I came a little late to the Guided by Voices party. Truthfully, I still don’t know a ton about the band. I know that Bee Thousand holds sort of a sacred place in lo-fi indie rock history, and that the band’s studio recorded albums are seen as a complete betrayal amongst many of there more intense fans. I know Robert Pollard was a teacher, and may have also been (and may still be) an asshole. He seems to be okay with this. He is an incredibly prolific songwriter, and has one of the most bizarre stories on his wikipedia page. I really hope it’s true.
I know all of this now. I know a little about Guided by Voices. I know this, because Matt Jackson knows this.
Let me explain.
I’m was in my early 20s and I was living with a woman in North Scituate, RI. North Scituate is one of the more rural areas of RI, a town large in size but small in population, where all the residents seem to know each other in a way that is more quaint than Stepford-creepy. The house we lived in was set pretty far back in the woods, isolated from an already pretty isolated area. There were 60 acres of trails winding through the woods behind the place, you could be as loud as you wanted without disturbing anybody, and I’m fairly certain the place was haunted in some capacity. (I typically don’t buy into that kind of stuff, but some seriously creepy things happened. I’m sure there’s an explanation for all of it, but movies have told me otherwise.)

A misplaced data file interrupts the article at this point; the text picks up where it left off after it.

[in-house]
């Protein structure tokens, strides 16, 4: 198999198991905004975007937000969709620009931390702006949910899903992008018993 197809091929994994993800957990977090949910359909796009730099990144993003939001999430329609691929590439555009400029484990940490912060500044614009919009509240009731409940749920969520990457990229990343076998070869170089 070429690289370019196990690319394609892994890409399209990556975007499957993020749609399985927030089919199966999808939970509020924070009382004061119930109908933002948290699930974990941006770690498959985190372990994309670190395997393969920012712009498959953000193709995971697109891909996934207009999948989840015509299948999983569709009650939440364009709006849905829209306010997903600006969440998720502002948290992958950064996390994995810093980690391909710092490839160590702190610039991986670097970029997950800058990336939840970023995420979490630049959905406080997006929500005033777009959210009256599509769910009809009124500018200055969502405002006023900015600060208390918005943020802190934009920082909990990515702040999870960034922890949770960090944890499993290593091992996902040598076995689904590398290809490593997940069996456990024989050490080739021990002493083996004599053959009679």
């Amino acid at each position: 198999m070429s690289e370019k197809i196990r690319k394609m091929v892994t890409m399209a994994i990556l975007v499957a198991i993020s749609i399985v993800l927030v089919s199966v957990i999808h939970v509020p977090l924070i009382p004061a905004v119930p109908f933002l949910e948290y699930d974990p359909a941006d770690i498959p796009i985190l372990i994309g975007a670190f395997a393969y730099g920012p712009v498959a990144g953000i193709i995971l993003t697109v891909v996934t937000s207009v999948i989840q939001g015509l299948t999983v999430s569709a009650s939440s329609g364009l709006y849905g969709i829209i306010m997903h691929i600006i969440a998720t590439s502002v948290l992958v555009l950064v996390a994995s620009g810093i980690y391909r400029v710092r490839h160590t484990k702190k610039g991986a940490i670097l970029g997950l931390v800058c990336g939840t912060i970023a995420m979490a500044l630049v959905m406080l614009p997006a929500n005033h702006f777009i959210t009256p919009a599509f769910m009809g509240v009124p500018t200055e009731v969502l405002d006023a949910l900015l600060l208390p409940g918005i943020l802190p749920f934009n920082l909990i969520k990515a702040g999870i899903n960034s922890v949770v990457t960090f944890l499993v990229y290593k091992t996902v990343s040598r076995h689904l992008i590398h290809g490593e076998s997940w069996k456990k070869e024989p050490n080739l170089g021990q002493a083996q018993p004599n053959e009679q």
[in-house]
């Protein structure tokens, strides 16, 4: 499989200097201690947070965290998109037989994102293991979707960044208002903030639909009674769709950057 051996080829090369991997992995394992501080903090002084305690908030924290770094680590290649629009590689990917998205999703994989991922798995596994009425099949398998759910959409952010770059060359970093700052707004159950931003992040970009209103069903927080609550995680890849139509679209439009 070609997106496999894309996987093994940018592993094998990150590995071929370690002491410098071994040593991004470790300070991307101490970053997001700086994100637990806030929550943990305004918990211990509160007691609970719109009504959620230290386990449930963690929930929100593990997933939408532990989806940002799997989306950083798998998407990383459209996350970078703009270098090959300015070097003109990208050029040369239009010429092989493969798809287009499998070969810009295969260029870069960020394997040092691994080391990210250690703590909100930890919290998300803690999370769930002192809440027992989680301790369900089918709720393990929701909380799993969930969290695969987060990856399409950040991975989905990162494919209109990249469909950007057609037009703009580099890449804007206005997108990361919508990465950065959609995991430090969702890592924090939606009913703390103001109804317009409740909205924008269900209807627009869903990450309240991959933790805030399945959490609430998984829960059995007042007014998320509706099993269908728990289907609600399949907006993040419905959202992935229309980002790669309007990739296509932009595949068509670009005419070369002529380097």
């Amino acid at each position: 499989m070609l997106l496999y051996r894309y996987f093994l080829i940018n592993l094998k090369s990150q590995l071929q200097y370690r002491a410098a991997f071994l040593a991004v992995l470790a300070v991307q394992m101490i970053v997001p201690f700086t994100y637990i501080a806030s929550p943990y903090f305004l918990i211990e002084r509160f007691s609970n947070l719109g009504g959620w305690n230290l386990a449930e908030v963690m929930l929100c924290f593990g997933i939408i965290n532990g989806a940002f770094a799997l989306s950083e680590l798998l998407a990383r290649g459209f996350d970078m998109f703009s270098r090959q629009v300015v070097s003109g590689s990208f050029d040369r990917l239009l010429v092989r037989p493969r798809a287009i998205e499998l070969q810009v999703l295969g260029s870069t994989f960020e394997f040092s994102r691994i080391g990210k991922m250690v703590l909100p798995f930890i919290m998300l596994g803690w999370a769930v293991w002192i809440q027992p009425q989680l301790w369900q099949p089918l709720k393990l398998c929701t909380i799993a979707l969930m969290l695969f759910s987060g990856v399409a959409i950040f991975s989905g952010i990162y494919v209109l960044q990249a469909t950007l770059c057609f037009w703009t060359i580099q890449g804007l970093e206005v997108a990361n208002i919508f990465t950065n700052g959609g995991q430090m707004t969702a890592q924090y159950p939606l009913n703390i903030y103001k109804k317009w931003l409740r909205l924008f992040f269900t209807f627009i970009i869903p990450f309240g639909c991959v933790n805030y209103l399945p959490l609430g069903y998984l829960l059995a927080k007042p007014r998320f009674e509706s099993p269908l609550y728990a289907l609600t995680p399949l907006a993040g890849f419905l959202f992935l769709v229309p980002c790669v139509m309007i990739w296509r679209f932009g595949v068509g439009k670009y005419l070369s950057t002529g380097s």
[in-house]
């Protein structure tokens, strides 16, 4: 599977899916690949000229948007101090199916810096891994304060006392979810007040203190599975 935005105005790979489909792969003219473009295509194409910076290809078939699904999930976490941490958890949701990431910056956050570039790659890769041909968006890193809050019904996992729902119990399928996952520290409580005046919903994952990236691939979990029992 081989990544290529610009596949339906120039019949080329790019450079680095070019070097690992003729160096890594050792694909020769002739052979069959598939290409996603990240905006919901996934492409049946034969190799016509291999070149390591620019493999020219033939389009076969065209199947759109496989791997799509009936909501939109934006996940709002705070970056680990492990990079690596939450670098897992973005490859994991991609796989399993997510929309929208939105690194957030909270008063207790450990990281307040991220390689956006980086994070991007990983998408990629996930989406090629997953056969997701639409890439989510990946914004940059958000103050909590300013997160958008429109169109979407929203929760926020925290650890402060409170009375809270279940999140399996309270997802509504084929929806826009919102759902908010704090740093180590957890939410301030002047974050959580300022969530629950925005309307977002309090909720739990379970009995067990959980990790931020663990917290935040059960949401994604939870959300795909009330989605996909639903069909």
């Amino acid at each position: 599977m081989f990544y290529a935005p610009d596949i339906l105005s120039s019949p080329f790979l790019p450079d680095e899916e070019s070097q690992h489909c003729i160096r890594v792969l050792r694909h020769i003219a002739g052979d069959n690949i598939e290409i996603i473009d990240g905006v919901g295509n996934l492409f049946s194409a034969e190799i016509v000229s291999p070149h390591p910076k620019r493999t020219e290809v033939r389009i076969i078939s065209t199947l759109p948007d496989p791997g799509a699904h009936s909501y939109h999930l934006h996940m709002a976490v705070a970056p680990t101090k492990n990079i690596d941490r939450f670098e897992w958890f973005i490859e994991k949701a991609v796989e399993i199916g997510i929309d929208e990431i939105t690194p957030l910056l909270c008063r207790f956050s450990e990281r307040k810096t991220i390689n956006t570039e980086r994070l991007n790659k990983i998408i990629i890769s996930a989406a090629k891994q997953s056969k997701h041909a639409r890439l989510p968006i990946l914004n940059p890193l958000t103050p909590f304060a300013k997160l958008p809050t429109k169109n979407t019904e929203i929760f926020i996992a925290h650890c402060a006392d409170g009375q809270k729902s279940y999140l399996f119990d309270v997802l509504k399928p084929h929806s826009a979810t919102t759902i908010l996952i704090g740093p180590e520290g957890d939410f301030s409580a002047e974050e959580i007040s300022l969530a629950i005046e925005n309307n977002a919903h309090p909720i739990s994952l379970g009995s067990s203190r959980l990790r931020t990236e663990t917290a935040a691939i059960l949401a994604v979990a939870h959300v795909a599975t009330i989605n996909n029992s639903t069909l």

Needless to say, I loved living there. I don’t mean to gloss over details here, but for the sake of privacy and brevity, I’m going to. The house belonged to her family, and when the title owner passed away, the house land was left to a preservation society. This wasn’t a problem until someone at the society decided the liability of having someone live in a house on what was technically their property wasn’t something they wanted to worry about. This is why I no longer live in the greatest place I ever lived.
On the final night that we had left in the house, my dear friend Matt Jackson was hosting his Stonehill College radio show. (To be fair, he could have been filling on someone else’s show, but that is a minor detail here.) I was listening to the show as I occasionally did, and gave him a call to say what’s up and let him know I was listening. He, along with a number of our other friends, had been a part of some pretty fantastic nights in that house, nights of drinking and over-drinking and singalongs and late-night walkabouts where the one friend who had a little too much doesn’t know how to get back because he can’t find his feet. (Not his shoes, literally his feet. Between the darkness and the alcohol, this person couldn’t see his feet when looking down, and was certain they weren’t there.) Jackson asked if there was anything I wanted to hear, I told him it was the last night there, and asked him to play some moving (literally moving, not emotionally moving) music. He told me he would get on it.
He played a number of songs, but “Window of My World” is the one I’ll always remember. I couldn’t begin to tell you exactly what it is about the song that did it, but it was as if every memory I had from that house hit me at once. Good, bad, angry, sad, happy, goofy, it was everything, and it suddenly became very real to me that, in the morning, this wasn’t going to be the place I lived anymore. I cried like I lost a family member, but when it was over, I felt a lot better about being able to let go and move on.
I’ll always think about that house, and Matt Jackson, when I hear this song.
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